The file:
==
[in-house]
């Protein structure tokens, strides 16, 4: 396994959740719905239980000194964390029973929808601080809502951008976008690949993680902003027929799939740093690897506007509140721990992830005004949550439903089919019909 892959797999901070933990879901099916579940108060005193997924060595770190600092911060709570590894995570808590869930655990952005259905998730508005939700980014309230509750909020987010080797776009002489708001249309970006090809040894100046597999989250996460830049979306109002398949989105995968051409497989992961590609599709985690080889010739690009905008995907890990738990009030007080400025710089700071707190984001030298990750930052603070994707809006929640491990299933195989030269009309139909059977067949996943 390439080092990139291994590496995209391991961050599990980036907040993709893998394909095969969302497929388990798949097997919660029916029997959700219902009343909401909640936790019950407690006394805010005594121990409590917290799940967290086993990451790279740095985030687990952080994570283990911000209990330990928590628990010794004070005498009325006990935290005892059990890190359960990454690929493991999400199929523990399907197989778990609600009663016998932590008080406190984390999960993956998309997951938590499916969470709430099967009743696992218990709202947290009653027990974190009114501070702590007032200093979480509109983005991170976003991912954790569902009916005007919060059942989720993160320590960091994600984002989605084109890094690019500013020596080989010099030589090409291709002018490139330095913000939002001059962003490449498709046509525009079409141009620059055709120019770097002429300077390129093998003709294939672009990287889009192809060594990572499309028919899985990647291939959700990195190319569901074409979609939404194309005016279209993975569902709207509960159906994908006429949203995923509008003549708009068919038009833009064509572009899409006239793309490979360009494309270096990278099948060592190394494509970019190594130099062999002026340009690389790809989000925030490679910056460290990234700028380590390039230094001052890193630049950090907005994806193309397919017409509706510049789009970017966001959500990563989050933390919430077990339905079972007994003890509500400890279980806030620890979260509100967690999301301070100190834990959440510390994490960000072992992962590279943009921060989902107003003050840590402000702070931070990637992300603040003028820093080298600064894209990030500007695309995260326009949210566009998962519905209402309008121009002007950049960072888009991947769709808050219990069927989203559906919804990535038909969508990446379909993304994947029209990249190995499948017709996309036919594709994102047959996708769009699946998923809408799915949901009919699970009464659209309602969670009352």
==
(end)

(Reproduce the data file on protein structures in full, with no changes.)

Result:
[in-house]
């Protein structure tokens, strides 16, 4: 396994959740719905239980000194964390029973929808601080809502951008976008690949993680902003027929799939740093690897506007509140721990992830005004949550439903089919019909 892959797999901070933990879901099916579940108060005193997924060595770190600092911060709570590894995570808590869930655990952005259905998730508005939700980014309230509750909020987010080797776009002489708001249309970006090809040894100046597999989250996460830049979306109002398949989105995968051409497989992961590609599709985690080889010739690009905008995907890990738990009030007080400025710089700071707190984001030298990750930052603070994707809006929640491990299933195989030269009309139909059977067949996943 390439080092990139291994590496995209391991961050599990980036907040993709893998394909095969969302497929388990798949097997919660029916029997959700219902009343909401909640936790019950407690006394805010005594121990409590917290799940967290086993990451790279740095985030687990952080994570283990911000209990330990928590628990010794004070005498009325006990935290005892059990890190359960990454690929493991999400199929523990399907197989778990609600009663016998932590008080406190984390999960993956998309997951938590499916969470709430099967009743696992218990709202947290009653027990974190009114501070702590007032200093979480509109983005991170976003991912954790569902009916005007919060059942989720993160320590960091994600984002989605084109890094690019500013020596080989010099030589090409291709002018490139330095913000939002001059962003490449498709046509525009079409141009620059055709120019770097002429300077390129093998003709294939672009990287889009192809060594990572499309028919899985990647291939959700990195190319569901074409979609939404194309005016279209993975569902709207509960159906994908006429949203995923509008003549708009068919038009833009064509572009899409006239793309490979360009494309270096990278099948060592190394494509970019190594130099062999002026340009690389790809989000925030490679910056460290990234700028380590390039230094001052890193630049950090907005994806193309397919017409509706510049789009970017966001959500990563989050933390919430077990339905079972007994003890509500400890279980806030620890979260509100967690999301301070100190834990959440510390994490960000072992992962590279943009921060989902107003003050840590402000702070931070990637992300603040003028820093080298600064894209990030500007695309995260326009949210566009998962519905209402309008121009002007950049960072888009991947769709808050219990069927989203559906919804990535038909969508990446379909993304994947029209990249190995499948017709996309036919594709994102047959996708769009699946998923809408799915949901009919699970009464659209309602969670009352």